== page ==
The Scrum Master profession spans wide variety of skills, knowledge and experience. Scrum Masters try to create high performing teams and drive organisational change. Although we mainly focus on the framework and the process, it’s people we work with all the time. Surprisingly our profession focuses predominantly on developing cognitive intelligence (IQ). We need to learn to appreciate the value of emotional Intelligence (EQ) for becoming great Scrum Masters. Continue reading
When talking about LeSS adoptions, the Feature Team adoption map (FTAM) is often brought up as one of its powerful tools. Although FTAM is described in the LeSS book (1), and gets a great deal of attention in most LeSS practitioner classes, it plays a far less important role in LeSS and LeSS Huge adoptions than we might suspect. However, it is a valuable tool that can be used for various purposes. Continue reading
In Scrum classes we often ask the attendees to draw a picture of the Scrum framework, in order learn what their current understanding of the framework is. In many cases people are close to remembering the three roles, three artifacts and five events. But they also bring forward many related elements that are important or even indispensable to support the Scrum framework, but are not roles, artifacts nor events.
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I am in the Lyon airport, waiting for a rescheduled flight to Amsterdam. This gives me some time to share my thoughts on speaking at Mixit 2018.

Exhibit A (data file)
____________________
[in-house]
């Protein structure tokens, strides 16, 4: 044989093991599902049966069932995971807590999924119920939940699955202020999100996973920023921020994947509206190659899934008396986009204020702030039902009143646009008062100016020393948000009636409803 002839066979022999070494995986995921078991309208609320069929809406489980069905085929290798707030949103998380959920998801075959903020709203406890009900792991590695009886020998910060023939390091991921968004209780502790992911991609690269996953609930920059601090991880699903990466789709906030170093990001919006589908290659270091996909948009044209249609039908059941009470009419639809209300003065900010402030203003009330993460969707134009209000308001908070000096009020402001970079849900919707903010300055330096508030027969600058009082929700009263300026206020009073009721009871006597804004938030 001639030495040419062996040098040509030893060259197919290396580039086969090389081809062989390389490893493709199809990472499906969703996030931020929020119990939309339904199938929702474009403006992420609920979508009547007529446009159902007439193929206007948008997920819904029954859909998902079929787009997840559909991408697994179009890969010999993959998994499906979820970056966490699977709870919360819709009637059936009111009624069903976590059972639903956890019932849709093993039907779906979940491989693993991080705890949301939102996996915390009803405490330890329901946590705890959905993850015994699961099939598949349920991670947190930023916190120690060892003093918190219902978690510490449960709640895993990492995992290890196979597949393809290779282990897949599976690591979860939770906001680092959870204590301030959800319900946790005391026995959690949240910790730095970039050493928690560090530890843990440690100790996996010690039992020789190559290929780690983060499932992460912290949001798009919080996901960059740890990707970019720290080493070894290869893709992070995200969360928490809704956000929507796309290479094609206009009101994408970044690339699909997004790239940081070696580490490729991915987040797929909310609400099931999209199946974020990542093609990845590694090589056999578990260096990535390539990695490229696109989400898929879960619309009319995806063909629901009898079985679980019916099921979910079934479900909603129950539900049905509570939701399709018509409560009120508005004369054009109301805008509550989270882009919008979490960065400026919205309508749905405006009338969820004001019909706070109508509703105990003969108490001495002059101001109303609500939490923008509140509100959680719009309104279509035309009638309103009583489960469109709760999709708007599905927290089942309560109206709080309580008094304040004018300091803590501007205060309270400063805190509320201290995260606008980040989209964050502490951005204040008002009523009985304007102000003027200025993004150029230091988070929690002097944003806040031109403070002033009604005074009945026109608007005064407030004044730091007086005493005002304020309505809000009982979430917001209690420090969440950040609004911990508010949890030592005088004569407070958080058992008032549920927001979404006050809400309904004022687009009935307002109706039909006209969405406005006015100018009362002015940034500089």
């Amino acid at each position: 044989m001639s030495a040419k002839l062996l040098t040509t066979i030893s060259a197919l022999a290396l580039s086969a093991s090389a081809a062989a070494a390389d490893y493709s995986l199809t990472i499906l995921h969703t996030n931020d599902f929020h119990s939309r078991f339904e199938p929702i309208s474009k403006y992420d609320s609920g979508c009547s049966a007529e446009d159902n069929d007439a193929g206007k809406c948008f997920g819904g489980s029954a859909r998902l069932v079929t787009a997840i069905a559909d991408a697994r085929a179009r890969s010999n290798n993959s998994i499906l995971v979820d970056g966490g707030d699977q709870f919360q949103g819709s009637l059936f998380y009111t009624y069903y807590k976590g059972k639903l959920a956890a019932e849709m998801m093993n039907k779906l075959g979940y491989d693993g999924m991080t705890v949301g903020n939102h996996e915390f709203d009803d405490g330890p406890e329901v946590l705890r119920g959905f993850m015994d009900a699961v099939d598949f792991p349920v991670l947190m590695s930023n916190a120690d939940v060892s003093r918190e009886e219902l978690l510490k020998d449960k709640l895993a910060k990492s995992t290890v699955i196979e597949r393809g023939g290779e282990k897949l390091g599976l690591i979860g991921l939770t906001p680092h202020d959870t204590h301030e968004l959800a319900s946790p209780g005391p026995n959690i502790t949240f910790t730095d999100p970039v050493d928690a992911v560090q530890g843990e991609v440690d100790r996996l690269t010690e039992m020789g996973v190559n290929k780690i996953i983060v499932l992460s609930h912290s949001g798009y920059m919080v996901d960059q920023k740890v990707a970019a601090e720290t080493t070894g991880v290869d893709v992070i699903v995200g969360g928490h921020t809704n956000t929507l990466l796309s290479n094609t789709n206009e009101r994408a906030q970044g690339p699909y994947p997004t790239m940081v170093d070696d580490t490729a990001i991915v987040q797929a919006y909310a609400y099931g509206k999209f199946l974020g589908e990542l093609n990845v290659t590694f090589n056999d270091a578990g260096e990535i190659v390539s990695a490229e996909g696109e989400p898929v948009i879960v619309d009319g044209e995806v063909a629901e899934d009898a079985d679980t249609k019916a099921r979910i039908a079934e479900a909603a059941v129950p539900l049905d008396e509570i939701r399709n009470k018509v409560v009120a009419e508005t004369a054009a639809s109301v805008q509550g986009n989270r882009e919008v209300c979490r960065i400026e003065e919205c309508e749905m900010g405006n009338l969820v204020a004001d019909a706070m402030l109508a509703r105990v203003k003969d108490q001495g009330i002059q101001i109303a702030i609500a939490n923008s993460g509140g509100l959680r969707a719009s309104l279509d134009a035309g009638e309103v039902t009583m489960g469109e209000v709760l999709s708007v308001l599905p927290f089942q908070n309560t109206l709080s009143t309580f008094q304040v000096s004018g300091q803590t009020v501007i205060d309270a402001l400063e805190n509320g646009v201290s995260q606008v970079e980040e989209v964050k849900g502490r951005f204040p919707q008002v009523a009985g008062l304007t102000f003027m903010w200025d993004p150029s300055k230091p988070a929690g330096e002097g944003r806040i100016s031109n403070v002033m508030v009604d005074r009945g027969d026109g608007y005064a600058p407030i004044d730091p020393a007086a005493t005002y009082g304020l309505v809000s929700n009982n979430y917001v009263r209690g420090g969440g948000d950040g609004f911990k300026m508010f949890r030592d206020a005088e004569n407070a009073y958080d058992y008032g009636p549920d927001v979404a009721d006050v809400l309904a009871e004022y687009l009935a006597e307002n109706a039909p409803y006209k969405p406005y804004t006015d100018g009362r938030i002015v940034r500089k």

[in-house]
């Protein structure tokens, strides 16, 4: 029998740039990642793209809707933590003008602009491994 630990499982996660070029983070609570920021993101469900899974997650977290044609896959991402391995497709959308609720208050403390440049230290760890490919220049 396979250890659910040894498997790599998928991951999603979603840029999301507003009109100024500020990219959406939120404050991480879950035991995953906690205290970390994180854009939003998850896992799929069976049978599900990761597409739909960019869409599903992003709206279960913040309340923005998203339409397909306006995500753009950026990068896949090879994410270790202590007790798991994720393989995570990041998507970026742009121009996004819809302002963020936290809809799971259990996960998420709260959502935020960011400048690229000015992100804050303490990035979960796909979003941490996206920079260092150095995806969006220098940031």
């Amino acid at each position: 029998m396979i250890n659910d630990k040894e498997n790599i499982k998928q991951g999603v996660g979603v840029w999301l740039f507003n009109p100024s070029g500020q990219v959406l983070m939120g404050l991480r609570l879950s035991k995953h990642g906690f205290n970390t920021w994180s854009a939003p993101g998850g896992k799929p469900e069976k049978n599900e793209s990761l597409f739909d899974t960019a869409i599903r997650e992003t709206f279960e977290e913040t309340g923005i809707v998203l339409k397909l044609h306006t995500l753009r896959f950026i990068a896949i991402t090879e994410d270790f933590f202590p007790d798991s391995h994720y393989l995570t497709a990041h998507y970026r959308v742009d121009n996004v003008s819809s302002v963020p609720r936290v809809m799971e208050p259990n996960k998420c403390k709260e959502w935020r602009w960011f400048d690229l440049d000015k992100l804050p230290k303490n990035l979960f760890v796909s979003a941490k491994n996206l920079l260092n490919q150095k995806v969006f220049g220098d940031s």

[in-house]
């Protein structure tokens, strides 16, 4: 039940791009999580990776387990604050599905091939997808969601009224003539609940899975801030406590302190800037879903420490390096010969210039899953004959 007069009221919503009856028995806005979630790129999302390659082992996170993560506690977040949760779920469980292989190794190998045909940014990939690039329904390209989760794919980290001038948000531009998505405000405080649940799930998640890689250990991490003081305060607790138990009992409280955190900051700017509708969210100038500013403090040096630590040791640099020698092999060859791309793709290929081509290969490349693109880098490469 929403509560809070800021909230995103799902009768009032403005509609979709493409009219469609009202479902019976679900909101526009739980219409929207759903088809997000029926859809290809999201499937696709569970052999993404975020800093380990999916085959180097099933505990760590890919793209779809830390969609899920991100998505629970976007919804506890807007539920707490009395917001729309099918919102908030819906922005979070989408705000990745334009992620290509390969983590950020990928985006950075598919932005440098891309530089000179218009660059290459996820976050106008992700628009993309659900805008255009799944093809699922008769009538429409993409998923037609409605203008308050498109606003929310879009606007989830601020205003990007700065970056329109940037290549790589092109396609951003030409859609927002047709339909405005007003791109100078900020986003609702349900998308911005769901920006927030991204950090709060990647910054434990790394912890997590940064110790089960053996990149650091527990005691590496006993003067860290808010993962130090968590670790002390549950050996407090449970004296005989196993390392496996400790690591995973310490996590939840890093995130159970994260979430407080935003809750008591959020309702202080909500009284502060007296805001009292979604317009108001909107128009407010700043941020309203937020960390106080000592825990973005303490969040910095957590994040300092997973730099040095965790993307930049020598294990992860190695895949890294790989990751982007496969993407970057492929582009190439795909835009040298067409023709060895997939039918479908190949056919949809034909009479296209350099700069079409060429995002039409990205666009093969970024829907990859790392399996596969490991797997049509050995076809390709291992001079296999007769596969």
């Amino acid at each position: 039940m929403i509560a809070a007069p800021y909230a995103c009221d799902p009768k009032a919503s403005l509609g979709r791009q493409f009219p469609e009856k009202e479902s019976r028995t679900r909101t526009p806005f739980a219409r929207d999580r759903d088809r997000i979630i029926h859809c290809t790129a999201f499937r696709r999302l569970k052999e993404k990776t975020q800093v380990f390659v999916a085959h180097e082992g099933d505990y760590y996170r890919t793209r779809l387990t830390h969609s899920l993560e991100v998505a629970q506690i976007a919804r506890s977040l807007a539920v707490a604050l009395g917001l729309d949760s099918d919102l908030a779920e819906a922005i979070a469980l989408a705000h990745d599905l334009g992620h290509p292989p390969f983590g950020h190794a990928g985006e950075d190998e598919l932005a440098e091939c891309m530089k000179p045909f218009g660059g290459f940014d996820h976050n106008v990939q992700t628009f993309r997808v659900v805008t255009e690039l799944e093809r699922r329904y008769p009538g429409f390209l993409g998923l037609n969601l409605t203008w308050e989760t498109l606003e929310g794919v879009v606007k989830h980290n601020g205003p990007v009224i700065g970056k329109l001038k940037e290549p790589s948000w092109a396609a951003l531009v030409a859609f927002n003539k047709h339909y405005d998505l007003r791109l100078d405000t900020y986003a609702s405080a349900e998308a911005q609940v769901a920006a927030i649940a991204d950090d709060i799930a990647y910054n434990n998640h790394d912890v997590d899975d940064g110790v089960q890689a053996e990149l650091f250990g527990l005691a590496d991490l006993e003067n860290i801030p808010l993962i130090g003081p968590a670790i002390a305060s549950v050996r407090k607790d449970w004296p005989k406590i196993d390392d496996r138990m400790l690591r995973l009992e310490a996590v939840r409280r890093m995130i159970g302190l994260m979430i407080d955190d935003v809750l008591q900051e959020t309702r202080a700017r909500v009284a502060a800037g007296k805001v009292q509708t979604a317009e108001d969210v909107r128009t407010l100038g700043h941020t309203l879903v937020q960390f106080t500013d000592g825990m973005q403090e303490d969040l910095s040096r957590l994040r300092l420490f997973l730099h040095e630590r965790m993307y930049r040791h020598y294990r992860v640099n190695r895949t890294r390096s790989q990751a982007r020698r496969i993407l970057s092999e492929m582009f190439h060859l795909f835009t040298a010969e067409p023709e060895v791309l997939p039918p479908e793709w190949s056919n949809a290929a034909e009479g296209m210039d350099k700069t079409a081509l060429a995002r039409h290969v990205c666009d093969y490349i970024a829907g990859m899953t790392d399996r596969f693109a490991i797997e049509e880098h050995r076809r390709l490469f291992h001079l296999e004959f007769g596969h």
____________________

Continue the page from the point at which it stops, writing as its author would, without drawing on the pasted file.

I have been to Lyon together with Emile Silvis, since we were invited to host a workshop on System’s thinking, making Causal loop diagrams. In addition to that, I gave a lecture on Large Scale Scrum.
This article is directed to all who think that being a Scrum Master is inferior, and therefore think (ab)using the term “Agile Coach” is justified.
Note. A serious warning before you read on: If you consider yourself to be an Agile Coach and you are not up to digesting some painful transparency about your role, please stop here. Continue reading
On may 19 2018: Implementing Large Scale Scrum (real life stories).
I will be focusing on near-shoring and LeSS.
Most of the concepts in Scrum are easy to understand but extremely difficult to master. This is due to the fact that Scrum is designed for perfect, and reality never is. The same principle applies to the Definition of Done.When we start up teams, we help them to set a Definition of Done (DoD).
Teams are taught the DoD is an instrument that will provide them transparency in two ways:
- understanding what the effort of work is, considering all the tasks that need to be undertaken by the team before work can be marked as “done”.
- understanding what “done” means when an item is inspected at the end of the sprint.